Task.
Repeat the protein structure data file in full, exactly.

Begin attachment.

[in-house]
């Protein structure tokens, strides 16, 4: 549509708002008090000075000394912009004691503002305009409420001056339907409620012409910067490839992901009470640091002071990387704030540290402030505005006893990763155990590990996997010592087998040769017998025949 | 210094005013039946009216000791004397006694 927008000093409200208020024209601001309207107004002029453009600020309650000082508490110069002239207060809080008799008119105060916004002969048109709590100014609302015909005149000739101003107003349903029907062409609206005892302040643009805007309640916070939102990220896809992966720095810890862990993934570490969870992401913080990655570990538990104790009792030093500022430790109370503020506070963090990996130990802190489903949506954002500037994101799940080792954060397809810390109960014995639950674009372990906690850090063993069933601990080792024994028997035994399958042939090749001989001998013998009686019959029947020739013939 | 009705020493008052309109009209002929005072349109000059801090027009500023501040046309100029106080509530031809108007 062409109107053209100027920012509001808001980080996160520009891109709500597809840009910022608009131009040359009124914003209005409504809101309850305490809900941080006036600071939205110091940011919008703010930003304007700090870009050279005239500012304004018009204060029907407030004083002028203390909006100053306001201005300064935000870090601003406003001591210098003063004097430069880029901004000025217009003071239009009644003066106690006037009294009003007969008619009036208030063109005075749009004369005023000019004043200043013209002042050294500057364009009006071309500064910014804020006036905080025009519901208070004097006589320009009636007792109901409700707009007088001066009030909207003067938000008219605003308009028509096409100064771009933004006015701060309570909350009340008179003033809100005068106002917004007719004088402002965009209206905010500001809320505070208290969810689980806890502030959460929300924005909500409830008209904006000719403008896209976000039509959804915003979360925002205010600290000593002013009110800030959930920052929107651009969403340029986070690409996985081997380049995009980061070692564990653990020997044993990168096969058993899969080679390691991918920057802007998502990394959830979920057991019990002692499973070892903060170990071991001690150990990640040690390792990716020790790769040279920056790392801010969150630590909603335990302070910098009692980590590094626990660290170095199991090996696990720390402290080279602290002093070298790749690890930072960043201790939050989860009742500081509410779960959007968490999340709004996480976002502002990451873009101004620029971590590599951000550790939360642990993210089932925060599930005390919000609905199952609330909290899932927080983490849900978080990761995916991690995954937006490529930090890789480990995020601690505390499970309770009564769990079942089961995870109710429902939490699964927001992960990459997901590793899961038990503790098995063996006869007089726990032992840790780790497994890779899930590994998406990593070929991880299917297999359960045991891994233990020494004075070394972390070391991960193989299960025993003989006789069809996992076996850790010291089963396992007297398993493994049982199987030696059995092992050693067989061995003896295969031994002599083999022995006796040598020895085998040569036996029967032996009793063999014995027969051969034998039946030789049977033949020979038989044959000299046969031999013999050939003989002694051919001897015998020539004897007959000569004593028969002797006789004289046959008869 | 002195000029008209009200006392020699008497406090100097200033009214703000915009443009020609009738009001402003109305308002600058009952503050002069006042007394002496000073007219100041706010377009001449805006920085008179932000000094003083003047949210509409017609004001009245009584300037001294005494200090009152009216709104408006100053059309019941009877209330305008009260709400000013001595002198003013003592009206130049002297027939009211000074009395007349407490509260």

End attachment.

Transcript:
[in-house]
């Protein structure tokens, strides 16, 4: 549509708002008090000075000394912009004691503002305009409420001056339907409620012409910067490839992901009470640091002071990387704030540290402030505005006893990763155990590990996997010592087998040769017998025949 | 210094005013039946009216000791004397006694 927008000093409200208020024209601001309207107004002029453009600020309650000082508490110069002239207060809080008799008119105060916004002969048109709590100014609302015909005149000739101003107003349903029907062409609206005892302040643009805007309640916070939102990220896809992966720095810890862990993934570490969870992401913080990655570990538990104790009792030093500022430790109370503020506070963090990996130990802190489903949506954002500037994101799940080792954060397809810390109960014995639950674009372990906690850090063993069933601990080792024994028997035994399958042939090749001989001998013998009686019959029947020739013939 | 009705020493008052309109009209002929005072349109000059801090027009500023501040046309100029106080509530031809108007 062409109107053209100027920012509001808001980080996160520009891109709500597809840009910022608009131009040359009124914003209005409504809101309850305490809900941080006036600071939205110091940011919008703010930003304007700090870009050279005239500012304004018009204060029907407030004083002028203390909006100053306001201005300064935000870090601003406003001591210098003063004097430069880029901004000025217009003071239009009644003066106690006037009294009003007969008619009036208030063109005075749009004369005023000019004043200043013209002042050294500057364009009006071309500064910014804020006036905080025009519901208070004097006589320009009636007792109901409700707009007088001066009030909207003067938000008219605003308009028509096409100064771009933004006015701060309570909350009340008179003033809100005068106002917004007719004088402002965009209206905010500001809320505070208290969810689980806890502030959460929300924005909500409830008209904006000719403008896209976000039509959804915003979360925002205010600290000593002013009110800030959930920052929107651009969403340029986070690409996985081997380049995009980061070692564990653990020997044993990168096969058993899969080679390691991918920057802007998502990394959830979920057991019990002692499973070892903060170990071991001690150990990640040690390792990716020790790769040279920056790392801010969150630590909603335990302070910098009692980590590094626990660290170095199991090996696990720390402290080279602290002093070298790749690890930072960043201790939050989860009742500081509410779960959007968490999340709004996480976002502002990451873009101004620029971590590599951000550790939360642990993210089932925060599930005390919000609905199952609330909290899932927080983490849900978080990761995916991690995954937006490529930090890789480990995020601690505390499970309770009564769990079942089961995870109710429902939490699964927001992960990459997901590793899961038990503790098995063996006869007089726990032992840790780790497994890779899930590994998406990593070929991880299917297999359960045991891994233990020494004075070394972390070391991960193989299960025993003989006789069809996992076996850790010291089963396992007297398993493994049982199987030696059995092992050693067989061995003896295969031994002599083999022995006796040598020895085998040569036996029967032996009793063999014995027969051969034998039946030789049977033949020979038989044959000299046969031999013999050939003989002694051919001897015998020539004897007959000569004593028969002797006789004289046959008869 | 002195000029008209009200006392020699008497406090100097200033009214703000915009443009020609009738009001402003109305308002600058009952503050002069006042007394002496000073007219100041706010377009001449805006920085008179932000000094003083003047949210509409017609004001009245009584300037001294005494200090009152009216709104408006100053059309019941009877209330305008009260709400000013001595002198003013003592009206130049002297027939009211000074009395007349407490509260």